If you take the drug as part of your diabetes regimen, you might feel like your routine is important. You may need to take a set amount ofinsulin one or more times a day and adjust it based on what you eat.

Taking care of yourself can be a big part of taking care of yourself. It may feel difficult on some days. It can seem like a juggling act.

  • food
  • activity
  • Checks for blood sugar.
  • There are medications.

You may encounter new challenges when you travel. It can be difficult to keep a consistent routine. There may be more variable meal timing. You may be more active than usual. You may be crossing time zones.

It is possible to keep up your diabetes routine while away from home. Here are some tips to help you stay on track.

Print Illustrations by Maya Chastain

Ask your doctor to write a note for you about your diabetes and what you need to keep with you. This can help you get through security.

If you lose or run out of insulin, There are medications., or other supplies, having prescriptions can make it easier to replace them while you’re away from home.

If you pack your diabetes medication in your luggage, it can get damaged or lost.

It is a good idea to know where to find more if you run out of supplies.

You can try new foods, get more physical activity, or be in the warmer weather while you are on vacation. This can increase your odds of having low blood sugar. You should always carry a fast-acting sugar with you, and test your blood sugar regularly.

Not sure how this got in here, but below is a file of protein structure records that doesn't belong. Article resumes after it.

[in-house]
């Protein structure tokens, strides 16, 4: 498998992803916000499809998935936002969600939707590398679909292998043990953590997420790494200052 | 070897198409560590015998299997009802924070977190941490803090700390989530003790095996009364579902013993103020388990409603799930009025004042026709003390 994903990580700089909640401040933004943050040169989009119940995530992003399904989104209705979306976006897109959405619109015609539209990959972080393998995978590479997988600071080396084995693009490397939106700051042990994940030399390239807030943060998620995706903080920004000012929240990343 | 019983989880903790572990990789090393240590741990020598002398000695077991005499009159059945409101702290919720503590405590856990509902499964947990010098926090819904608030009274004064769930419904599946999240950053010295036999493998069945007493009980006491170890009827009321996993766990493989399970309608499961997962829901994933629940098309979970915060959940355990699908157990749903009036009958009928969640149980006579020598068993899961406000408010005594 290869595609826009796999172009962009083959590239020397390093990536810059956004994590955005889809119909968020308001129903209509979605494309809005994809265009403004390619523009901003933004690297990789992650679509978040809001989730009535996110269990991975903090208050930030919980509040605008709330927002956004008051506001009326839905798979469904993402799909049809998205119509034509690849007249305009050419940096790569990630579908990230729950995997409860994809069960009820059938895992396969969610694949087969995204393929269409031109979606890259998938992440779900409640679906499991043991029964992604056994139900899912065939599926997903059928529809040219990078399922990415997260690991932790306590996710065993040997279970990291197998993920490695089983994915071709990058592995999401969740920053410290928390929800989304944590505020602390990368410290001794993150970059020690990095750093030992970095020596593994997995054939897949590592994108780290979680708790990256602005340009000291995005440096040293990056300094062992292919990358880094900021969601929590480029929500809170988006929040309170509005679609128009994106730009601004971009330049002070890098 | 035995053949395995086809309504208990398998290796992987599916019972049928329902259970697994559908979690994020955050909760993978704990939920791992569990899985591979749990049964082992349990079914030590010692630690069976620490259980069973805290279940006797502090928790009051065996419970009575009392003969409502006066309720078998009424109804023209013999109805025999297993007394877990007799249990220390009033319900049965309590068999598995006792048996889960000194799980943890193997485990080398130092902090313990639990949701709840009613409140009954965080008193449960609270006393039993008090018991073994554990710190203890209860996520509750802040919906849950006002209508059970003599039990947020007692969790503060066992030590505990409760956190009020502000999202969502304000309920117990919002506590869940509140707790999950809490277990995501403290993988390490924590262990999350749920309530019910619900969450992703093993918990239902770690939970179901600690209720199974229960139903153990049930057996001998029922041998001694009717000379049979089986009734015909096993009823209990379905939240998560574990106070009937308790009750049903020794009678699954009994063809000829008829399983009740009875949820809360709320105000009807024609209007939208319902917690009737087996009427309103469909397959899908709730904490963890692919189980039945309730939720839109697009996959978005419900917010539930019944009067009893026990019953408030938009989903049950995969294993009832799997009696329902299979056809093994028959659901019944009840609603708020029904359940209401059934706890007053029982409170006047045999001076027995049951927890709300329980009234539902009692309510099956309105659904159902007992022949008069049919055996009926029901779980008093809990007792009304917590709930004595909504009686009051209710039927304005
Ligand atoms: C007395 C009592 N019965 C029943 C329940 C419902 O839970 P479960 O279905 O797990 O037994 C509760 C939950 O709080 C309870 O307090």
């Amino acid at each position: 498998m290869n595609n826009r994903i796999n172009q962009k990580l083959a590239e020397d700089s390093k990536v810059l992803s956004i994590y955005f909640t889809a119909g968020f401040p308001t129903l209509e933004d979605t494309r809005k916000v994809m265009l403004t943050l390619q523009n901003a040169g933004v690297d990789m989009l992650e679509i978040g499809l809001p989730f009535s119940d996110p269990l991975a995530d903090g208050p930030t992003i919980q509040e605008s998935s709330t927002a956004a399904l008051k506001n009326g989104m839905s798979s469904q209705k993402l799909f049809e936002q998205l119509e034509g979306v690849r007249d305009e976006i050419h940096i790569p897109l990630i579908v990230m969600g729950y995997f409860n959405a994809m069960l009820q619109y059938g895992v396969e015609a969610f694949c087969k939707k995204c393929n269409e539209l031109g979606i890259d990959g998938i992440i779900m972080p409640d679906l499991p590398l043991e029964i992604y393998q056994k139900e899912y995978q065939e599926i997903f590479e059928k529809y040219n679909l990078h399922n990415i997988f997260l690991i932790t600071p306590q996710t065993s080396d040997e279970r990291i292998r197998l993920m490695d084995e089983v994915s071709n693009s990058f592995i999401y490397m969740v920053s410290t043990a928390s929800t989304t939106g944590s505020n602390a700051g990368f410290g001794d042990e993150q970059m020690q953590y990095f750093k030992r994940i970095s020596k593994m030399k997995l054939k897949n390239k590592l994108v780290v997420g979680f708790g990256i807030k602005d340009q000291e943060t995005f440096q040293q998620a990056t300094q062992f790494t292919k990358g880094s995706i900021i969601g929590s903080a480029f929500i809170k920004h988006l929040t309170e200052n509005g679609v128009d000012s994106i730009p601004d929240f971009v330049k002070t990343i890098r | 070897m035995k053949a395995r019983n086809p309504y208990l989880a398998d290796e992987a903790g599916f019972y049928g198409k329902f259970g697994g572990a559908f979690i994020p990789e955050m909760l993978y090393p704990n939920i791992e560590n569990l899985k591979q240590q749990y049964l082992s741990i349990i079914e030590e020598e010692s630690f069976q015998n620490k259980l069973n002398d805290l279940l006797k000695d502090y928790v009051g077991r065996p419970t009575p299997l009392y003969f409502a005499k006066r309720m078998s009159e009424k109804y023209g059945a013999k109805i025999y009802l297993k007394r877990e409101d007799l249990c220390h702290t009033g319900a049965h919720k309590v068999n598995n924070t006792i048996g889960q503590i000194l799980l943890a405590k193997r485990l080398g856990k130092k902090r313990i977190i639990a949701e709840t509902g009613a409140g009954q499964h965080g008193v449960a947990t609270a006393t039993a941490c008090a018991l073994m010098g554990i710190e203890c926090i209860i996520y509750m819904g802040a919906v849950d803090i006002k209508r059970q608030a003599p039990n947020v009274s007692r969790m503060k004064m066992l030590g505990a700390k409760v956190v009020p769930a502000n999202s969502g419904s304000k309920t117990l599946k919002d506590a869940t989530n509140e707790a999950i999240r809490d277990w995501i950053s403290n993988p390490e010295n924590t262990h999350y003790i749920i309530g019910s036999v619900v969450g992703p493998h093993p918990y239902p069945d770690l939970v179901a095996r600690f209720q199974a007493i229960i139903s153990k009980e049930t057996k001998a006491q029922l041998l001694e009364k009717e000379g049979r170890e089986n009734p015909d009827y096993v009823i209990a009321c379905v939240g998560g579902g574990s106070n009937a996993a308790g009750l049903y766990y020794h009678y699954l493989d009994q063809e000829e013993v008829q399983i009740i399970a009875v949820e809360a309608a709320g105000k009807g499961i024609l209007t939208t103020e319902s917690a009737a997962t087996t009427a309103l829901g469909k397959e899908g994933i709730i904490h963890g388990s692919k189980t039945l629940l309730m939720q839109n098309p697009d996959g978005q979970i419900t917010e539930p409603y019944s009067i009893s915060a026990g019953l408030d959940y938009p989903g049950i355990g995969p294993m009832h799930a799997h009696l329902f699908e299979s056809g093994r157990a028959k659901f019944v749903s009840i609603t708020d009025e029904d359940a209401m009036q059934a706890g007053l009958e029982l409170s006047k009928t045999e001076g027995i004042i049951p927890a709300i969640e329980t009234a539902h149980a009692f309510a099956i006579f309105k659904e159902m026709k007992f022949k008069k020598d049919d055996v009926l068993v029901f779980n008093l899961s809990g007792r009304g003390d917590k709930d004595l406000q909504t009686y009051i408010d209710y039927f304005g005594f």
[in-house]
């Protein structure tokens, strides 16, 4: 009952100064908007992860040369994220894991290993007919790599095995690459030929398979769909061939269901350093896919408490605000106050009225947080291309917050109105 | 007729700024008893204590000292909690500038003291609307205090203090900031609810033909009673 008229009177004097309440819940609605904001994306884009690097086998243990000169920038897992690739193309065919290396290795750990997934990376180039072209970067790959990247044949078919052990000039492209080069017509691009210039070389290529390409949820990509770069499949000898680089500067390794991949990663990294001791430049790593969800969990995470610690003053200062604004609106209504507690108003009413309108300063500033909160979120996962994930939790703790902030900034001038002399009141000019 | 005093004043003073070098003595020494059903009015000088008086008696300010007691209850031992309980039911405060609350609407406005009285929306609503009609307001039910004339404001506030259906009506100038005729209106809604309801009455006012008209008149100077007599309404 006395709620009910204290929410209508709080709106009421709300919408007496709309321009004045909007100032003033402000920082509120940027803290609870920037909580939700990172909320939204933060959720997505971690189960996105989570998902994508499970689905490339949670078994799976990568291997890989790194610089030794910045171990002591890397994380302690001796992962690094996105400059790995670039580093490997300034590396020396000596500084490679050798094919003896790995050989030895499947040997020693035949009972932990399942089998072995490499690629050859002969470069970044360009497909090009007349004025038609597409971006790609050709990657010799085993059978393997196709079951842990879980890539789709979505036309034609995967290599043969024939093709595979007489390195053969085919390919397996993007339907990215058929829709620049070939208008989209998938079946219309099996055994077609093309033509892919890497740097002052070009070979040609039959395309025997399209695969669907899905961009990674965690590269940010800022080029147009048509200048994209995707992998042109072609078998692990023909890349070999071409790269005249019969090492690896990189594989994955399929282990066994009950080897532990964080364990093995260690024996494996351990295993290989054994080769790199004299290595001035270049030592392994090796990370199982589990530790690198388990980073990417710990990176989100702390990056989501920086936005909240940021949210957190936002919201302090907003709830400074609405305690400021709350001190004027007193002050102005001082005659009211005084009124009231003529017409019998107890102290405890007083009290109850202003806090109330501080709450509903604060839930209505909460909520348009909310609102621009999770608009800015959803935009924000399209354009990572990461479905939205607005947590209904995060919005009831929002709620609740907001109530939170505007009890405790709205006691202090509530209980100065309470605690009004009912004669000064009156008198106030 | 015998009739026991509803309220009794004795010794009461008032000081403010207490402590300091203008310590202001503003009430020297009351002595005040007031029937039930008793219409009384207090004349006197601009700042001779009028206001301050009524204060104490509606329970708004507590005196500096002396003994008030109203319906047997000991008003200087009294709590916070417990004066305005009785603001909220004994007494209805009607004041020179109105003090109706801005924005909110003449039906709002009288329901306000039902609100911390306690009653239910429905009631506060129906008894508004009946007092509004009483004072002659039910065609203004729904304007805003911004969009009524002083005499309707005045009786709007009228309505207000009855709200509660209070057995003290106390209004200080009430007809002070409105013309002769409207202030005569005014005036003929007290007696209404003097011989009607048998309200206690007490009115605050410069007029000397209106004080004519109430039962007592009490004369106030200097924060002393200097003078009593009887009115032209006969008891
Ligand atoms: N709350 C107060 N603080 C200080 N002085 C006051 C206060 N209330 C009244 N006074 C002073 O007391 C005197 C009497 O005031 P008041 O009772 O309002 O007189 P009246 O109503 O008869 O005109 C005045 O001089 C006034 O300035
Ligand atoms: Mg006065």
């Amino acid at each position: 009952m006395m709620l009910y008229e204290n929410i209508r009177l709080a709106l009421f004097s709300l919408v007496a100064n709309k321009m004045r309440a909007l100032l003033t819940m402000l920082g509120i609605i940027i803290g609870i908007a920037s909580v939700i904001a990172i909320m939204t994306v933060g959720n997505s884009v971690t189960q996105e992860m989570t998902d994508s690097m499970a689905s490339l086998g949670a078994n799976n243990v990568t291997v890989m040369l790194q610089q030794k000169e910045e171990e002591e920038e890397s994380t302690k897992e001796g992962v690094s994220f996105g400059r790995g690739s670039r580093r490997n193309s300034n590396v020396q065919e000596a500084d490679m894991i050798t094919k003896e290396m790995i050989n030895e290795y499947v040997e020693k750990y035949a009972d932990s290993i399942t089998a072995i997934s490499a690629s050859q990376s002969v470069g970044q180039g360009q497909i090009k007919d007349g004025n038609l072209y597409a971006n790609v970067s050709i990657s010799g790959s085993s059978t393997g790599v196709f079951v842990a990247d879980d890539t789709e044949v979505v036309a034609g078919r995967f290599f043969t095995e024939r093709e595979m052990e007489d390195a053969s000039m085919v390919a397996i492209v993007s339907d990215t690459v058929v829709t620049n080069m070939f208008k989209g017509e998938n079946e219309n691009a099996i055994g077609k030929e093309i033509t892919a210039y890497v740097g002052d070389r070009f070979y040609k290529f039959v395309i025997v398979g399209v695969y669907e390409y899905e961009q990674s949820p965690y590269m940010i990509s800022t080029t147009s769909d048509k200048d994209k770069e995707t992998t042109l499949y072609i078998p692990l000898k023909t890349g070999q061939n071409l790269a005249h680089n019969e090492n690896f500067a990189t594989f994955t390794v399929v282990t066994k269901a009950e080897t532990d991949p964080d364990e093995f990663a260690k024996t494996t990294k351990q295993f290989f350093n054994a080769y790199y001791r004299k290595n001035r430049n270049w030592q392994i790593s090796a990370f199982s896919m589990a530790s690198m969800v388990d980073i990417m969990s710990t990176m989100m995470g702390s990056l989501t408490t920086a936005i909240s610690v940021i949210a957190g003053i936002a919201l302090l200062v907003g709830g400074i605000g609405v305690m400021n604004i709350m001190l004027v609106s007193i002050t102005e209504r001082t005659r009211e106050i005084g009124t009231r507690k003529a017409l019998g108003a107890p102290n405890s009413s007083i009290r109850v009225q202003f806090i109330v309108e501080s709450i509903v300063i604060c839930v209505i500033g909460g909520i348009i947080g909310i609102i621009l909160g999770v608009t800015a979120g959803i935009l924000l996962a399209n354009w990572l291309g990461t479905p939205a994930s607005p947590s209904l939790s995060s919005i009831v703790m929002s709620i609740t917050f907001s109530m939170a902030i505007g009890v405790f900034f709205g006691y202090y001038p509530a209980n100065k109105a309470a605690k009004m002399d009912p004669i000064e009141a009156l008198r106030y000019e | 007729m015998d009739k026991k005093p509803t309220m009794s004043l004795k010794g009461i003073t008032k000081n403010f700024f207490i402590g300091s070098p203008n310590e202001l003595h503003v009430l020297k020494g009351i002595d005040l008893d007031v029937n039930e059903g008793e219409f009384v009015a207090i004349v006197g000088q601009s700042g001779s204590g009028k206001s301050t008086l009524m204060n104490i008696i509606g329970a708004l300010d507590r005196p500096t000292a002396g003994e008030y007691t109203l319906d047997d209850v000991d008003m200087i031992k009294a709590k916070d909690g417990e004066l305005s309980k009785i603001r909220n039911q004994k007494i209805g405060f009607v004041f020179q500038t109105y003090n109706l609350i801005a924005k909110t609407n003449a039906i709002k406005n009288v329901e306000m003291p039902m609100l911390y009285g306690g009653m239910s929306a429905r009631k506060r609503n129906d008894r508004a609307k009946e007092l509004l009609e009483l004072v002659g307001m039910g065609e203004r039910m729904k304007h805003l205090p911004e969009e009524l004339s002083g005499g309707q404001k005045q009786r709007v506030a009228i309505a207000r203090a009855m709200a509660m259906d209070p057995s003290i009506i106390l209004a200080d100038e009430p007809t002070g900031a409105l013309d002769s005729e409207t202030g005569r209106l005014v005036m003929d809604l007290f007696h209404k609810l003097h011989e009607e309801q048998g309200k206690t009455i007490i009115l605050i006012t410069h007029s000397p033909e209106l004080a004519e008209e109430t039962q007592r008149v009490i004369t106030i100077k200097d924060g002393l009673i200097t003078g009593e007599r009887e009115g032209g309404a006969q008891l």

It is helpful to pack more than you usually need. If you end up using more than usual, this can cover you.

You should not carry everything with you at once. If one bag gets lost, keep your extra supplies in a separate pack.

This can let others know that you have diabetes and take a drug.

Make sure insulin does not get too hot or cold. In hot climates, consider getting a cooling pack to store insulin. If you’re out in cold weather, keep insulin close to your body. You can keep insulin at room temperature for 30 days.

If you eat differently than you usually do, you may need to adjust your dose of rapidinsulin. Depending on the temperature and activities you do, you may need to adjust your dose ofinsulin. Before you leave, talk to your healthcare team about how to do this.

It might mean new foods when you are in a new country. Look up common foods ahead of time if you count Carbohydrates. This may allow you to make sure you have enoughinsulin in your body.

If you cross time zones, you may need to adjust your dose of the drug. Talk to your healthcare team about the best way to do this.

If you take the drug to manage the disease, you can still travel. There are things to consider before you go.

Pack extra supplies and have a backup plan. Before you travel to a different time zone, talk to your healthcare team. They can help you make changes to your routine.